Accelerated Reader

The Purpose of Accelerated Reader
Powerful Practice
Reading is a skill and, as with every skill, it requires not just instruction but practice. Reading practice serves a number of purposes. It enables students to apply the skills and strategies that you teach. It gives you opportunities to check student learning and identify weaknesses. And it draws students into the world of “real” reading—a world in which people learn from and enjoy books.

Practice does not automatically lead to growth, however. To be effective, practice must have certain attributes: it must be at the right level of difficulty, cover a sufficient amount of time, be guided by the instructor, and be enjoyable enough to sustain. The purpose of Accelerated Reader is to enable powerful practice.

Accelerated Reader provides other research-proven benefits as well. It promotes wide reading,which is the most effective method for building vocabulary. And through its progress-monitoring and feedback mechanisms, it reinforces student effort—one of the most important practices in classrooms that work, according to education expert Robert Marzano. Supported by a vast body of scientific research, AR has been favorably reviewed by the What Works Clearinghouse and the National Center on Student Progress Monitoring.

How Accelerated Reader Works
At the heart of Accelerated Reader are a few basic steps:
1. You schedule time for daily reading practice, additional to your instructional reading period. During this time, your students select and read library books that match their individual ability levelsand interests.
2. When a student finishes a book, he or she takes an AR Reading Practice Quiz on a computer, NEO 2, or mobile device, such as an iPad, iPod, or iPhone. This quiz assesses general comprehension of the book just read.
3. Accelerated Reader scores the quiz, keeps track of the results, and generates reports. You use this data to monitor each student’s practice, guide students to appropriate books, and target instruction.

Book Level, Interest Level, and Points
To help you guide students to books that are right for them, we provide three pieces ofinformation about every book for which we have an AR quiz:

Book Level represents the difficulty of the text. It is determined by a readability formula called ATOS, which analyzes the average length of the sentences in the book, the average length of the words, and the average grade level of the words. ATOS reports the overall book level in terms of grade. For example, a book level of 4.5 means that the text could likely be read by a student whose reading skills are at the level of grade 4, fifth month of the school year. It does not, however, mean that the content is appropriate for a fourth grader. To indicate that, we use another measure called “interest level.”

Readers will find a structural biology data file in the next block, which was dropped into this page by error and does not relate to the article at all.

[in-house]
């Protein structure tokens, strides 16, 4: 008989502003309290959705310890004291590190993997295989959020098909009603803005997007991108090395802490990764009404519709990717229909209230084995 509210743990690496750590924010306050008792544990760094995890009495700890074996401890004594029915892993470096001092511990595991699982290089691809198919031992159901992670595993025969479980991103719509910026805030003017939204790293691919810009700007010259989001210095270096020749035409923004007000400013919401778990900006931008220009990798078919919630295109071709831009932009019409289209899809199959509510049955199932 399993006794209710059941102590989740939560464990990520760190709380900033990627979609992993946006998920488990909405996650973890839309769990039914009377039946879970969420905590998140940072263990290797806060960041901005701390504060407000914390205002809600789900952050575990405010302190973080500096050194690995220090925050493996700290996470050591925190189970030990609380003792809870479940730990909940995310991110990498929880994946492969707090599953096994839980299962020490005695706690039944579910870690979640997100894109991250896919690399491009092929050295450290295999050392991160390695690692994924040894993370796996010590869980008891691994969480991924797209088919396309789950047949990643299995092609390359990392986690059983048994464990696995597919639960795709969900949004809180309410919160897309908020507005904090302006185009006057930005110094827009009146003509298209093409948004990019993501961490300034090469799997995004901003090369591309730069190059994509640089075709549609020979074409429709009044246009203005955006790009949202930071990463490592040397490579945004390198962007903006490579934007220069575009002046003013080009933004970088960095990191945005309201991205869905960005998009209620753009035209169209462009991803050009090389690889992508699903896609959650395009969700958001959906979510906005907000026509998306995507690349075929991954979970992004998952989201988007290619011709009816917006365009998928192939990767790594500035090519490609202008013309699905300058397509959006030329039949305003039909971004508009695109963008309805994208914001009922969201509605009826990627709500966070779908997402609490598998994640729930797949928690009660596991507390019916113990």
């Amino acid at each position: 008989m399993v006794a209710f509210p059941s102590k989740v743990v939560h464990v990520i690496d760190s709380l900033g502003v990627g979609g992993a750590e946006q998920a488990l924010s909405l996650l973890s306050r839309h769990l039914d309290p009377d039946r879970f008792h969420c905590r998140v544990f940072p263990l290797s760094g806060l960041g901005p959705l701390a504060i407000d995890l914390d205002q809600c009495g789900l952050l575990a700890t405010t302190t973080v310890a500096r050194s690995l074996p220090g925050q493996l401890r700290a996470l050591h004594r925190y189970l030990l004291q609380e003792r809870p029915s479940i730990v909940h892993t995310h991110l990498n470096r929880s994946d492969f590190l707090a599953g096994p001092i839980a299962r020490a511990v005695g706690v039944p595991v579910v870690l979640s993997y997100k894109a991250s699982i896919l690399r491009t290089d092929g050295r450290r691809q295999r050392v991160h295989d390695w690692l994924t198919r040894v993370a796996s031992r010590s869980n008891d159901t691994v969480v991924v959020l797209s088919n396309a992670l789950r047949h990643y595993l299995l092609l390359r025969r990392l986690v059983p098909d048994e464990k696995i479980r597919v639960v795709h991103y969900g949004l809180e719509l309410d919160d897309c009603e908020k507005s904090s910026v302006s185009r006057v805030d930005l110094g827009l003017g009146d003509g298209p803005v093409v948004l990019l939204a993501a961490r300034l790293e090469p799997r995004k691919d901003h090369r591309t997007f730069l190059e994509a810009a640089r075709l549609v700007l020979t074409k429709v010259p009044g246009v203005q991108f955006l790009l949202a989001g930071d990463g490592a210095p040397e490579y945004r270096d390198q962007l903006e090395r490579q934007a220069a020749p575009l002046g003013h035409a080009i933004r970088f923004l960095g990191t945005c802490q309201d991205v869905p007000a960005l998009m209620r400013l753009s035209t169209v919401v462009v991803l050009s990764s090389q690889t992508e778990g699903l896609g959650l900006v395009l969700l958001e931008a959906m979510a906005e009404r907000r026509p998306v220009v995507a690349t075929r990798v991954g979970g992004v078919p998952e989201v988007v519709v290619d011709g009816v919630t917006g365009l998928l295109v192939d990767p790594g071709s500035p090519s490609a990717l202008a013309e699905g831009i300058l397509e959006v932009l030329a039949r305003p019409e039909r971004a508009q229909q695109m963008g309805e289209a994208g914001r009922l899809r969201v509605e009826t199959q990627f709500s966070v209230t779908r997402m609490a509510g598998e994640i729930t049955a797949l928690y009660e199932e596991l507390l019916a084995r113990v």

Interest Level is based on content—a book’s themes and ideas—and indicates for which age group a book is appropriate. In many cases, a book’s interest level coordinates with its book level. Hank the Cowdog, for example, which is suitable for fourth graders, has a book level of 4.5. Many books, however, have a low book level but are appropriate for higher grades and vice versa. For example, Ernest Hemingway’s The Sun Also Rises has a book level of 4.4 because the sentences are short and the vocabulary is simple. The interest level, however, is Upper Grades. Arthur Throws a Tantrum, on the other hand, with an interest level of Lower Grades, has a book level of 4.9 because it contains fairly long words and sentences.

AR Measures Practice with Points
Because points are based on word count, AR uses them to keep track of how much reading a student has done. Students “earn” points by taking the AR quiz for the bookthey have just read. If a student reads a 10-point book and scores 100 percent on thequiz, he earns 100 percent of the points. If the student scores 90 percent, he earns 90percent of the points, and so on. To earn any amount of points, a student must score
at least 60 percent on a five- or 10-question quiz and 70 percent on a 20-question quiz. Points make it easy to see how much reading practice a student has successfully completed. For example, a student who has accumulated 50 points has read many more words than a student who has accumulated 10 points.

The Importance of Good Comprehension
Our research shows that the most important factor in accelerated reading growth is
good comprehension. Therefore we encourage students to strive for high scores on AR quizzes and maintain an average score of at least 85 percent—with 90 percent being even better. Why then, you may be wondering, does AR give students points for scores of 60 percent and higher, if an average of 85 or 90 percent is the goal? Remember, points tell you how much reading practice a student has done. If a student spends two weeks reading a 10-point book and scores 100 percent, AR records 10 points, which is a fantastic accomplishment. If the student only scores 60 percent, AR records six points, which is not so good but does document the time and effort he put in. The teacher’s role, which we’ll describe in a later chapter, is to either guide the student to a more appropriate book or help the student develop comprehension strategies so that he will be more successful with future books and quizzes.